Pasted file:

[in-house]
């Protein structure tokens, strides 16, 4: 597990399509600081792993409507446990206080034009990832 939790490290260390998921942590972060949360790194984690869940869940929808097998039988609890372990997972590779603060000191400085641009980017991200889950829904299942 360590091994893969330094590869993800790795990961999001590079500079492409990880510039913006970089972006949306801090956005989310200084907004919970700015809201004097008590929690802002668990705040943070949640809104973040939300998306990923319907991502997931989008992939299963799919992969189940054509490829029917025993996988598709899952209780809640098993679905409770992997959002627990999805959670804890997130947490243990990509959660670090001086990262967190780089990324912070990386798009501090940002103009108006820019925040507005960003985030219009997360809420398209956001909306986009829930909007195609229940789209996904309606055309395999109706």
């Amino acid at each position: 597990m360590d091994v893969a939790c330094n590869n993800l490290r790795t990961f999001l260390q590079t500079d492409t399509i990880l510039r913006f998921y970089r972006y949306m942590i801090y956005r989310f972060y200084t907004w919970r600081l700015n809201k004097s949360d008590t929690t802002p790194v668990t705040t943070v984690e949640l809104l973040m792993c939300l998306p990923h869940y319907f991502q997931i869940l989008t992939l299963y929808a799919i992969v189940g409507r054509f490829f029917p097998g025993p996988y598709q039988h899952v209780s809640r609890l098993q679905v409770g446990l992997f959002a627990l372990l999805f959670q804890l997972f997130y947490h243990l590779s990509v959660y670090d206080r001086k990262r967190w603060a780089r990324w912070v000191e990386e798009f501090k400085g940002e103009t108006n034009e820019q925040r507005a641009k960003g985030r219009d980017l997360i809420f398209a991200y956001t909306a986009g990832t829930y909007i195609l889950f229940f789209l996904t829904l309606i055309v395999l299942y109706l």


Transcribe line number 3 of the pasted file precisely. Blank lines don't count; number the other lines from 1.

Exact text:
């Amino acid at each position: 597990m360590d091994v893969a939790c330094n590869n993800l490290r790795t990961f999001l260390q590079t500079d492409t399509i990880l510039r913006f998921y970089r972006y949306m942590i801090y956005r989310f972060y200084t907004w919970r600081l700015n809201k004097s949360d008590t929690t802002p790194v668990t705040t943070v984690e949640l809104l973040m792993c939300l998306p990923h869940y319907f991502q997931i869940l989008t992939l299963y929808a799919i992969v189940g409507r054509f490829f029917p097998g025993p996988y598709q039988h899952v209780s809640r609890l098993q679905v409770g446990l992997f959002a627990l372990l999805f959670q804890l997972f997130y947490h243990l590779s990509v959660y670090d206080r001086k990262r967190w603060a780089r990324w912070v000191e990386e798009f501090k400085g940002e103009t108006n034009e820019q925040r507005a641009k960003g985030r219009d980017l997360i809420f398209a991200y956001t909306a986009g990832t829930y909007i195609l889950f229940f789209l996904t829904l309606i055309v395999l299942y109706l």